A Tale of Two Cities
by Charles Dickens
Analysis: Booker's Seven Basic Plots Analysis
Christopher Booker is a scholar who wrote that every story falls into one of seven basic plot structures: Overcoming the Monster, Rags to Riches, the Quest, Voyage and Return, Comedy, Tragedy, and Rebirth. Shmoop explores which of these structures fits this story like Cinderella’s slipper.
Plot Type : Overcoming the Monster
We see the consequences of injustice through the character of Dr. Manette. The poor are treated horribly in France.
Okay, here’s the deal: there’s no actual monster in this novel. No Godzilla. Not even a Tarzan. We’re talking about symbolic monsters here. We could call the monster "Injustice." We could even call it "Revolution." Heck, maybe they’re twins… that’d actually fit quite nicely into the storyline of A Tale of Two Cities. Two cities, two men who look alike, two monsters.
The beginning of the novel foreshadows the bad stuff that we all know is coming later. Doctor Manette’s unfair imprisonment becomes a test case for all the unfair imprisonments and murders that the French Revolution will bring about. Ironically, of course, he’s also the reason for the revolution. Or one of them, at any rate.
The Manettes have a charmed life in London.
Once they’ve crossed the Channel, things start looking up for Dr. Manette and his daughter. They get a nice house, make some nice friends, and have a generally nice life. Lucie even manages to marry a really nice guy, Charles Darnay. Oh—and she befriends the not-so-nice look-alike of the nice guy, Sydney Carton. Things are almost too good to be true. And it’s far, far too early in the novel to have a happy ending…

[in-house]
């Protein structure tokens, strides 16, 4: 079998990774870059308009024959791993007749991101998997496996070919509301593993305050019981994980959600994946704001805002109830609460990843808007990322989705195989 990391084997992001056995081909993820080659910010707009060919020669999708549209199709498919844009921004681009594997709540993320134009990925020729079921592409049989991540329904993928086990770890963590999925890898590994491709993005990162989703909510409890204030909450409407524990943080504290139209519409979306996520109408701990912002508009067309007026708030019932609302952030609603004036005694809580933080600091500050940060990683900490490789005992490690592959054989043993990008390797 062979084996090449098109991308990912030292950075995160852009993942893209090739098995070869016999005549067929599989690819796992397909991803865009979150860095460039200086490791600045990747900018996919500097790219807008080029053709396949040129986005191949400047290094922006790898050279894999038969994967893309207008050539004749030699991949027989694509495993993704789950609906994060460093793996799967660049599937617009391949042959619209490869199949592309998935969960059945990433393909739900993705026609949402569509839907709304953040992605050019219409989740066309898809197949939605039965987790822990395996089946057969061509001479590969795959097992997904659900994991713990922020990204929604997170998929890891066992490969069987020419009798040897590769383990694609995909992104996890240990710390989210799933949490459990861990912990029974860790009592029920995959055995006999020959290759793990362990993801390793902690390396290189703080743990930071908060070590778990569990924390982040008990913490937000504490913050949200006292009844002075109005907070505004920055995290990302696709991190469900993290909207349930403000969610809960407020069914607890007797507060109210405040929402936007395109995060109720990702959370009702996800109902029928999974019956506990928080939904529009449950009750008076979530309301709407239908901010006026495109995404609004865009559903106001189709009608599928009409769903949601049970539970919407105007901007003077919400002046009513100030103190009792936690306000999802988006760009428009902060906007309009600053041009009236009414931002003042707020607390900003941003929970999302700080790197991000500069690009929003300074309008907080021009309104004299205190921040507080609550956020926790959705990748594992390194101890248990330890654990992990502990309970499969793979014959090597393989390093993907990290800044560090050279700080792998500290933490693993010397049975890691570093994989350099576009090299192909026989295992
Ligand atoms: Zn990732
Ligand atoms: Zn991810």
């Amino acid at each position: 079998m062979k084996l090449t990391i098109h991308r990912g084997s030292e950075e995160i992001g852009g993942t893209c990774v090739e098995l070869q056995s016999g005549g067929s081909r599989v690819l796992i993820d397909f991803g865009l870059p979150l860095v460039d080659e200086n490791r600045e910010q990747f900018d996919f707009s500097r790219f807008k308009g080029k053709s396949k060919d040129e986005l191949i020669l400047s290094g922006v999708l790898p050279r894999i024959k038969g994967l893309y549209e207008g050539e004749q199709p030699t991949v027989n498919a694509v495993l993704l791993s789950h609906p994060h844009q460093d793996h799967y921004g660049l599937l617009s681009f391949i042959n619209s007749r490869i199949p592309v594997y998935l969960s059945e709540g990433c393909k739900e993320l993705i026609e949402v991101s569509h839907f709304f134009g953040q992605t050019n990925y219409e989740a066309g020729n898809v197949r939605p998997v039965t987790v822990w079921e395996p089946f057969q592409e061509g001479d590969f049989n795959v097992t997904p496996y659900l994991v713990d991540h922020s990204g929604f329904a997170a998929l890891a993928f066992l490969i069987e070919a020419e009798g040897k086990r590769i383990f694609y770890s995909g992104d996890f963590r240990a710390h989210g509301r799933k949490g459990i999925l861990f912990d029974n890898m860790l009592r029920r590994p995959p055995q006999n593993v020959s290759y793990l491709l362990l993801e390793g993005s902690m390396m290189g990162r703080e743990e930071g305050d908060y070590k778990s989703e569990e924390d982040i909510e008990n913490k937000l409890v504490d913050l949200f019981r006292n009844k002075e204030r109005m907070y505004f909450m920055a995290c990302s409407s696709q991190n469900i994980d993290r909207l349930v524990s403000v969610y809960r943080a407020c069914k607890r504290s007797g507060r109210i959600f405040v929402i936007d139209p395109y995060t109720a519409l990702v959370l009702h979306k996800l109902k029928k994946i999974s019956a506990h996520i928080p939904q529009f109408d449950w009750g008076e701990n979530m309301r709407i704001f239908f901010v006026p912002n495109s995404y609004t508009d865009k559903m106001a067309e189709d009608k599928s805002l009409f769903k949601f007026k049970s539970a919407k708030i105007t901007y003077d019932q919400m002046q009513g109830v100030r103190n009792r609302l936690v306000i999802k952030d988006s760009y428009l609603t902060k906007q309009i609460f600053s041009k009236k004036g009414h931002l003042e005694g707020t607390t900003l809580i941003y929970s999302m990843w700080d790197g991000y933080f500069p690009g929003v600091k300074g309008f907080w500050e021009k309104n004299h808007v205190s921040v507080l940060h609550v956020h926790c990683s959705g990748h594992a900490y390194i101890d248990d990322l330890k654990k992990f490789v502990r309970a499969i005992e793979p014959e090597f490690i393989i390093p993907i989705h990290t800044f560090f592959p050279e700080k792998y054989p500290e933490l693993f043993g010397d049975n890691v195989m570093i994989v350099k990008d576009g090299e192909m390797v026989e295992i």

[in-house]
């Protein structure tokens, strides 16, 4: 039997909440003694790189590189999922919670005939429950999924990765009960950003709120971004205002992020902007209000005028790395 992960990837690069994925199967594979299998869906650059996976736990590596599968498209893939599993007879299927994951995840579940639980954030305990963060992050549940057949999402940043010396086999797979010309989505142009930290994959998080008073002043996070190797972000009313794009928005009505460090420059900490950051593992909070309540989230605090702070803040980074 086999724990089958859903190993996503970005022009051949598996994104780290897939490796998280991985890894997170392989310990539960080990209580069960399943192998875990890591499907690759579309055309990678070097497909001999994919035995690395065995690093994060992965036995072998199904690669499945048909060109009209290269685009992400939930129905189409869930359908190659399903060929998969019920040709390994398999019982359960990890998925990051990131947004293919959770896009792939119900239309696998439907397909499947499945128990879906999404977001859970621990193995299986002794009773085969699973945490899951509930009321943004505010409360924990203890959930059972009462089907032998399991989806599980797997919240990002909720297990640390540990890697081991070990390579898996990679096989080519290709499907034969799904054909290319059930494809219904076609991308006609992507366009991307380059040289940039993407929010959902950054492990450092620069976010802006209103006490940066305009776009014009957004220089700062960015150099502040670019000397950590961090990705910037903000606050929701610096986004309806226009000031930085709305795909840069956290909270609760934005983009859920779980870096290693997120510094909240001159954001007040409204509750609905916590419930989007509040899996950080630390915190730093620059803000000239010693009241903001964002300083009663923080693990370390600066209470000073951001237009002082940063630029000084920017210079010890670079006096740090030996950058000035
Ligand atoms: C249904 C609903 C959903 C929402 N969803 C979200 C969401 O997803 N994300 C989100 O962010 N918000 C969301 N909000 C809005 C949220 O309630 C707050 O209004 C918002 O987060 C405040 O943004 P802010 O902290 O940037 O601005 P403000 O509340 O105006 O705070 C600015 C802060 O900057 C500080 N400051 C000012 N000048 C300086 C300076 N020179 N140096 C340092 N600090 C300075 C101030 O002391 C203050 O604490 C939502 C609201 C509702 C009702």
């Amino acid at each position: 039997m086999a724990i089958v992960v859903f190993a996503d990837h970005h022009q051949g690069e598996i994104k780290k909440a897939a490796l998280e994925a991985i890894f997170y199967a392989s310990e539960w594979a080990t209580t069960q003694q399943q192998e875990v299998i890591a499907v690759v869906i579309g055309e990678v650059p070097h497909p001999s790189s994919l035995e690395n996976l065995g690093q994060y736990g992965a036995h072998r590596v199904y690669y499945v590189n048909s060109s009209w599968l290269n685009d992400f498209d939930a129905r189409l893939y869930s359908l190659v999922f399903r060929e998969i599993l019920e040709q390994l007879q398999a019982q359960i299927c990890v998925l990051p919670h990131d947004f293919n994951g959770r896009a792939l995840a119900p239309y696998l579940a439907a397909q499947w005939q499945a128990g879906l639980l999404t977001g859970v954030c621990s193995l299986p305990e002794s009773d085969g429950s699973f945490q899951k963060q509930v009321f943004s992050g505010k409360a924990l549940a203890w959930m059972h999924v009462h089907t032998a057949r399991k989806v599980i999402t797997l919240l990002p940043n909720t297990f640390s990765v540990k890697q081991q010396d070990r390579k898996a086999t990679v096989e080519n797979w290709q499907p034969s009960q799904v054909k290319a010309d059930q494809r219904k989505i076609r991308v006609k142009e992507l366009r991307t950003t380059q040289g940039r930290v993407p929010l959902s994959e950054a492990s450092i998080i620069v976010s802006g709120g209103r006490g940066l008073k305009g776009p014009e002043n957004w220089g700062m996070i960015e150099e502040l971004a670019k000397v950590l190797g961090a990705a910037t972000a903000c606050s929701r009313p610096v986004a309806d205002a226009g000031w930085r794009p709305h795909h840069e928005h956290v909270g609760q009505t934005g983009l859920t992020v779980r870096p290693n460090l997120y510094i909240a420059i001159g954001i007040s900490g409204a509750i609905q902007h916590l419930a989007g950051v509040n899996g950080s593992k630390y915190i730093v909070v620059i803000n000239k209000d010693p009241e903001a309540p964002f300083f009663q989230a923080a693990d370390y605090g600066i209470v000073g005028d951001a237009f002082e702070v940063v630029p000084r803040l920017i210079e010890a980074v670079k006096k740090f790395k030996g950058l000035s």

In France, of course, things aren’t so bright. There are no happy endings anywhere; there are just lots of endings. People die of starvation, a little kid is run over by a callous aristocrat, and the whole country is going down the tubes.
Charles gets arrested when he returns to France.
Charles Darnay seemed like a really nice guy. In fact, he is a really nice guy. He also happens to be a French aristocrat. He descends from a whole line of French aristocrats, really, and none of them are nice, at all. Once he gets to France, however, he finds himself on the wrong side of the revolution. Don’t get us wrong—he doesn’t intend to be on any side of the revolution, at all. He just happens to be traveling along in the wrong place at the wrong time.
Here’s where the monster-metaphor comes into play. See, the revolution begins to be described as a voracious beast out to devour just about everyone. The mob of "patriots" becomes faceless, nameless, and terrifying in their need to exact vengeance. Sure, righting the wrongs of the past is a good thing. As Dickens makes clear, however, they’ve gone waaaay too far. There’s no justice—only violence. Charles gets snatched up in the jaws of the monstrous revolution, and no one can shake him loose.
Charles is condemned to death by a vengeance-crazed mob.
In a startling turn of events, the history of Dr. Manette’s past comes back to his future. Charles's father once sent Dr. Manette to prison. Once this information is made public at Charles's trial, no one can save him. The "patriots," dressed in their bloody costumes of death, roar for his execution.
The Thrilling Escape from Death
Sydney Carton gives his own life to save Charles's.
Hmm, this isn’t exactly an escape from death, is it? It’s more of a swap. Sydney rescues Charles, and the entire Manette family flees across the border, back into England. Dickens makes it pretty clear that there’s no stopping the jaws of the guillotine once it gets started. This is one monster that has to die on its own.
Instead of a thrilling escape, then, we get a heroic self-sacrifice. Sydney Carton recognizes that, at this particular moment, injustice will prevail. His choice to save others is nothing less than heroic.